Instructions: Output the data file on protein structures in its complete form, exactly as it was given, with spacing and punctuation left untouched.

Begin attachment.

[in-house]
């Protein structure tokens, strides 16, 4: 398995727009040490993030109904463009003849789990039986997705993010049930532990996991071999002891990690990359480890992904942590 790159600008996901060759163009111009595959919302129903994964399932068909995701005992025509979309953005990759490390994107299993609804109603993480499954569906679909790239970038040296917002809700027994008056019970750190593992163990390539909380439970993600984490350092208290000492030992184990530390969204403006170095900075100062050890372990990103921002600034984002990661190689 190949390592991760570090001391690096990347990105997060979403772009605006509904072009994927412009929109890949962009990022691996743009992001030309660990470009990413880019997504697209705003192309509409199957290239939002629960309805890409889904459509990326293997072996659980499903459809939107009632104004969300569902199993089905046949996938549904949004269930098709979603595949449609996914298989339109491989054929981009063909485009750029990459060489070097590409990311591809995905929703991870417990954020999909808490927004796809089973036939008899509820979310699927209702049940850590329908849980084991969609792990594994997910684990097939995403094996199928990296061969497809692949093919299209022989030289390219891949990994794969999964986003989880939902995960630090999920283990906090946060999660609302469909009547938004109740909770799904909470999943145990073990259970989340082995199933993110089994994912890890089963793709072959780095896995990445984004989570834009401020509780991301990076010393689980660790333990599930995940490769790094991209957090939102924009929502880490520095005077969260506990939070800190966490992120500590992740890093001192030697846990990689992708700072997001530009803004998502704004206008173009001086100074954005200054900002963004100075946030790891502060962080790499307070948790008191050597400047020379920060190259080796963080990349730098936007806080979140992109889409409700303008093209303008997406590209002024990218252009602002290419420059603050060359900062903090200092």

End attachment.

[in-house]
């Protein structure tokens, strides 16, 4: 398995727009040490993030109904463009003849789990039986997705993010049930532990996991071999002891990690990359480890992904942590 790159600008996901060759163009111009595959919302129903994964399932068909995701005992025509979309953005990759490390994107299993609804109603993480499954569906679909790239970038040296917002809700027994008056019970750190593992163990390539909380439970993600984490350092208290000492030992184990530390969204403006170095900075100062050890372990990103921002600034984002990661190689 190949390592991760570090001391690096990347990105997060979403772009605006509904072009994927412009929109890949962009990022691996743009992001030309660990470009990413880019997504697209705003192309509409199957290239939002629960309805890409889904459509990326293997072996659980499903459809939107009632104004969300569902199993089905046949996938549904949004269930098709979603595949449609996914298989339109491989054929981009063909485009750029990459060489070097590409990311591809995905929703991870417990954020999909808490927004796809089973036939008899509820979310699927209702049940850590329908849980084991969609792990594994997910684990097939995403094996199928990296061969497809692949093919299209022989030289390219891949990994794969999964986003989880939902995960630090999920283990906090946060999660609302469909009547938004109740909770799904909470999943145990073990259970989340082995199933993110089994994912890890089963793709072959780095896995990445984004989570834009401020509780991301990076010393689980660790333990599930995940490769790094991209957090939102924009929502880490520095005077969260506990939070800190966490992120500590992740890093001192030697846990990689992708700072997001530009803004998502704004206008173009001086100074954005200054900002963004100075946030790891502060962080790499307070948790008191050597400047020379920060190259080796963080990349730098936007806080979140992109889409409700303008093209303008997406590209002024990218252009602002290419420059603050060359900062903090200092």